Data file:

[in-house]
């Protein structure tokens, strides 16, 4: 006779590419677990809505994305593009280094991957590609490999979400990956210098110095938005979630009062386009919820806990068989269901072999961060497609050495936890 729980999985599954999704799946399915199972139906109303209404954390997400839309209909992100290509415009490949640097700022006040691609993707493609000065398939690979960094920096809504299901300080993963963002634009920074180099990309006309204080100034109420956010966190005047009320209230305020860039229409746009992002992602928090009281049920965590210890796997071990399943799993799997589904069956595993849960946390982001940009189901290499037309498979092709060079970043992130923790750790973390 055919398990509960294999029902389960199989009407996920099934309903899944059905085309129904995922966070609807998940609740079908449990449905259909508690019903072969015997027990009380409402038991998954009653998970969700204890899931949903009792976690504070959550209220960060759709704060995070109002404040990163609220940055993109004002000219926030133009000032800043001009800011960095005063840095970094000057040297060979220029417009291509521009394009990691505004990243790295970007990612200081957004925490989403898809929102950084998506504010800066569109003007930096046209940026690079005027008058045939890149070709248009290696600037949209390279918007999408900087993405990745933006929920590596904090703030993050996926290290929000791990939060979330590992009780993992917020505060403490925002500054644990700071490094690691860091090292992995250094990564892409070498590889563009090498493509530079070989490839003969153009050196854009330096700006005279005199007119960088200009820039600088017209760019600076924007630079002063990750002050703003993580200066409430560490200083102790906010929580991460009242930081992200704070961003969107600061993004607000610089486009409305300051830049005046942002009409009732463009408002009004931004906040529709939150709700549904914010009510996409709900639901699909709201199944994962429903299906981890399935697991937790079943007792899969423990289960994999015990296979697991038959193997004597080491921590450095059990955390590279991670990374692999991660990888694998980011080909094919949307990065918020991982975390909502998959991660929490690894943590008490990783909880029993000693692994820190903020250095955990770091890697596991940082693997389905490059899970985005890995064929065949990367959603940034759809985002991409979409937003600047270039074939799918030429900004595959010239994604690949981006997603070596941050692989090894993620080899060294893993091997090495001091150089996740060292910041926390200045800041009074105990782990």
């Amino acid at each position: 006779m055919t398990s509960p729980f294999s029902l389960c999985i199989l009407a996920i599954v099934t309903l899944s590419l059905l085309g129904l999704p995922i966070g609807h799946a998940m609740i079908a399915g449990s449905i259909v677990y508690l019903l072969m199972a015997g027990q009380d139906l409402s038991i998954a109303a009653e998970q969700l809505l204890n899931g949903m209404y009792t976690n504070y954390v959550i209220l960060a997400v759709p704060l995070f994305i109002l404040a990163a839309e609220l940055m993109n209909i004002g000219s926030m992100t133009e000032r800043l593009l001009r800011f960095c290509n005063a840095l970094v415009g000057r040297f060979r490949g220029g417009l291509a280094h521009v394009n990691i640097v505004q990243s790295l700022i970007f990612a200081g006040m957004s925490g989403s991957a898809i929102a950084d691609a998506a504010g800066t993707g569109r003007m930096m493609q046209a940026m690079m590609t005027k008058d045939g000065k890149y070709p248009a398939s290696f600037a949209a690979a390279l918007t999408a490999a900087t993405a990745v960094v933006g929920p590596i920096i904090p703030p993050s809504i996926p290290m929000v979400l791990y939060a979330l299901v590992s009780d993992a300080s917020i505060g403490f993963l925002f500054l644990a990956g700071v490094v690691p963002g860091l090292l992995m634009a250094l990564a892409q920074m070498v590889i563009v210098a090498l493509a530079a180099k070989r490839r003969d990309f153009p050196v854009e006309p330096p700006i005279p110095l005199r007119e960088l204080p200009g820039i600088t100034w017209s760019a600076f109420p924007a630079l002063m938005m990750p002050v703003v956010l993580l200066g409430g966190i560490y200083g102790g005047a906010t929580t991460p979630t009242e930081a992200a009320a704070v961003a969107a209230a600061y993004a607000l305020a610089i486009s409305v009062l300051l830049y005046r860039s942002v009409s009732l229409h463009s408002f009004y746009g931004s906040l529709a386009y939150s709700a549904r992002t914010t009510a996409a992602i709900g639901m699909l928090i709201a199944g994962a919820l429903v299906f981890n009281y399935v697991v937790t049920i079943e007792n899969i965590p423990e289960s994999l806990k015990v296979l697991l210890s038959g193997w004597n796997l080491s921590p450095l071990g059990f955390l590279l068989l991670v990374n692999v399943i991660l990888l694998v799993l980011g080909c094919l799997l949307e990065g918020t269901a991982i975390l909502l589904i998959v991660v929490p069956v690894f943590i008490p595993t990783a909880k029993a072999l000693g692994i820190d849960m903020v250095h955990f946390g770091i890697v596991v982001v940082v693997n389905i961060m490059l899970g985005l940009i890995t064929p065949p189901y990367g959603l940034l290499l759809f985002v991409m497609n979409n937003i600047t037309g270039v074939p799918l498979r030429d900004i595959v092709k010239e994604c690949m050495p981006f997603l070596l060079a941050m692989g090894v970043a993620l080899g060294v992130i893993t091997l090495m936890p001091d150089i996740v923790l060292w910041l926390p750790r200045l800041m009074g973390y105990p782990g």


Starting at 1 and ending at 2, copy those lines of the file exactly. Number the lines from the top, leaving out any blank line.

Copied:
[in-house]
């Protein structure tokens, strides 16, 4: 006779590419677990809505994305593009280094991957590609490999979400990956210098110095938005979630009062386009919820806990068989269901072999961060497609050495936890 729980999985599954999704799946399915199972139906109303209404954390997400839309209909992100290509415009490949640097700022006040691609993707493609000065398939690979960094920096809504299901300080993963963002634009920074180099990309006309204080100034109420956010966190005047009320209230305020860039229409746009992002992602928090009281049920965590210890796997071990399943799993799997589904069956595993849960946390982001940009189901290499037309498979092709060079970043992130923790750790973390 055919398990509960294999029902389960199989009407996920099934309903899944059905085309129904995922966070609807998940609740079908449990449905259909508690019903072969015997027990009380409402038991998954009653998970969700204890899931949903009792976690504070959550209220960060759709704060995070109002404040990163609220940055993109004002000219926030133009000032800043001009800011960095005063840095970094000057040297060979220029417009291509521009394009990691505004990243790295970007990612200081957004925490989403898809929102950084998506504010800066569109003007930096046209940026690079005027008058045939890149070709248009290696600037949209390279918007999408900087993405990745933006929920590596904090703030993050996926290290929000791990939060979330590992009780993992917020505060403490925002500054644990700071490094690691860091090292992995250094990564892409070498590889563009090498493509530079070989490839003969153009050196854009330096700006005279005199007119960088200009820039600088017209760019600076924007630079002063990750002050703003993580200066409430560490200083102790906010929580991460009242930081992200704070961003969107600061993004607000610089486009409305300051830049005046942002009409009732463009408002009004931004906040529709939150709700549904914010009510996409709900639901699909709201199944994962429903299906981890399935697991937790079943007792899969423990289960994999015990296979697991038959193997004597080491921590450095059990955390590279991670990374692999991660990888694998980011080909094919949307990065918020991982975390909502998959991660929490690894943590008490990783909880029993000693692994820190903020250095955990770091890697596991940082693997389905490059899970985005890995064929065949990367959603940034759809985002991409979409937003600047270039074939799918030429900004595959010239994604690949981006997603070596941050692989090894993620080899060294893993091997090495001091150089996740060292910041926390200045800041009074105990782990």